Dodgers 2016 Season Previews: Clayton Kershaw
By Alex Campos
To start off our series previewing individual Dodgers, we’ll take a look at ace Clayton Kershaw.
Clayton Kershaw has been the best pitcher in baseball for at least the last five seasons. He will be 28 in a couple weeks and could theoretically just be entering his prime, which has to be a terrifying proposition for hitters elsewhere.
Kershaw had a strange 2015 season. Coming off an MVP 2014 campaign, Kershaw struggled (by Kershaw standards) out of the gate. In his first nine starts, Kershaw went 2-3 and allowed 56 hits in 58 1/3 innings. He allowed six home runs in his first nine starts, after allowing nine total homers in 2014. Most stats pointed to everything being normal (2.89 FIP, 2.32 xFIP, 11.26 K/9), but a .342 BABIP and a 20 percent home run-fly ball rate gave Kershaw a 4.32 ERA through nine starts.
Kershaw started that night (May 26) and held the Braves to four hits in seven innings while striking out 10. From May 26 until his final start, Kershaw went 14-4. In those 174 1/3 innings, Kershaw struck out 228 batters, allowed 107 hits, 26 walks and 31 total runs, four of which were unearned. Over his final 24 starts, Kershaw posted a 1.39 ERA, 1.69 FIP and 2.02 xFIP. His home run-fly ball rate normalized and he finished the season with a 2.13 ERA, 1.99 FIP and 2.09 xFIP. He became the first pitcher since 2002 to record over 300 strikeouts, but finished in third place in Cy Young voting behind winner Jake Arrieta and former teammate Zack Greinke.
2016 Role and Steamers projections
Kershaw is the ace of all aces and was named the Dodgers’ opening day starter for the sixth consecutive year. That should surprise no one. For the first time in three years, he’s the only true ace on the team, so there might be a little added pressure. He won’t have Greinke backing him up this year so if Kershaw struggles, the Dodgers won’t have a stopper starting the next game.
However, Steamers doesn’t think that will be the case. Steamers is actually a bit more conservative than ZiPS with their Kershaw projections, but Steamers has Kershaw pegged for a 17-7 record in 32 starts, 266 strikeouts, 44 walks and a 2.09 ERA/2.35 FIP combo and 7.3 WAR, which is the second-highest projected WAR among all players, only behind Mike Trout.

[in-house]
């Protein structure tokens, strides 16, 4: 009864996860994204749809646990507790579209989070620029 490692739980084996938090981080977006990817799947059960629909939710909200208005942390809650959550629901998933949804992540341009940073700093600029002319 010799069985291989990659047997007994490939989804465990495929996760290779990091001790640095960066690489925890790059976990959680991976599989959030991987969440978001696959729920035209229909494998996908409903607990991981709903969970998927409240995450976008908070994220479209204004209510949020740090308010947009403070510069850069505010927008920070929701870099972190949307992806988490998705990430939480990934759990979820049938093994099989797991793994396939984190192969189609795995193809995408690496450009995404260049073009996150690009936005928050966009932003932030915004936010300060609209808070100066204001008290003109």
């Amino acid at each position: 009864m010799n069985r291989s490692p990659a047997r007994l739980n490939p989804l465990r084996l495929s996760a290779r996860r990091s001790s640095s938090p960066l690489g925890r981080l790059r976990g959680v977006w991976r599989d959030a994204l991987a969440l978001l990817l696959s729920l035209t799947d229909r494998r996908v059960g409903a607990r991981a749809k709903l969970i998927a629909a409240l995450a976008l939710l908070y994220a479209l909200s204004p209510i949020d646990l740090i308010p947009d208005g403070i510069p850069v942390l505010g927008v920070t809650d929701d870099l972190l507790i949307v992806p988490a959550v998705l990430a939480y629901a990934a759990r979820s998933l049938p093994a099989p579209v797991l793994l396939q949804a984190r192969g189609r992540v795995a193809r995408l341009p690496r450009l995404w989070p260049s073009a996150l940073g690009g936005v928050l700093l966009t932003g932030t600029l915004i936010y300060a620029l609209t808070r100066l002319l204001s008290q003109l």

What Could Go Wrong?
With pitchers, injuries are always the worst-case scenario. Kershaw has had a fairly clean injury history throughout his career. He had a start pushed back with a sore hip last season, and missed the first month of 2014 after a sore back following the teams’ trip to Australia. Injuries are seemingly the only thing that could go wrong with Kershaw. There’s no reason to believe he’ll begin to decline at age 28, even with over 1,600 innings under his belt already.
A Kershaw injury would be undoubtably worse this season, as it would leave the Dodgers without an ace. The Dodgers’ rotation is much deeper than it has been in years past, but it’s still important to have the alpha at the head of the pitching staff.
I think it’s time to stop talking about a Kershaw injury. That is truly the darkest timeline. The other worst-case scenario would involve Kershaw’s chemistry with his backstop. He and A.J. Ellis are very close, and Ellis caught 21 of Kershaw’s 33 starts last season. According to J.P. Hoornstra, manager Dave Roberts expects Yasmani Grandal to catch more of Kershaw’s starts this season. It was obviously small sample sizes and an imperfect comparison, but Kershaw fared better last season with Grandal behind the plate (1.62 ERA, 8.54 strikeout/walk rate) than he did with Ellis (2.44 ERA, 6.55 strikeout/walk rate).
Next: Josh Ravin injured in auto accident
What Could Go Right?
To me, the most remarkable aspect of Kershaw’s final 24 starts last season is that it didn’t seem very surprising. He struck out double-digit batters in 11 of those 24 starts and it became routine. As fun as he is to watch pitch, I sort of hate watching him pitch. If he gives up three runs and strikes out fewer than 10 batters, it seems like he had a really off night.
Kershaw’s last five seasons have pretty much gone right. Pitching to an elite pitch framer could somehow increase his strikeout numbers. There’s the overused expression that the sky is the limit, but would anything Kershaw does really surprise anyone? Over 24 starts, he posted a 1.39 ERA. Is it truly unrealistic to think he could do that over eight or nine more starts?
The only aspect in which Kershaw really needs to prove himself is in the postseason. His postseason struggles are wildly overblown, but a ring would go a long way in solidifying his legacy as one of the best pitchers to ever pick up a baseball.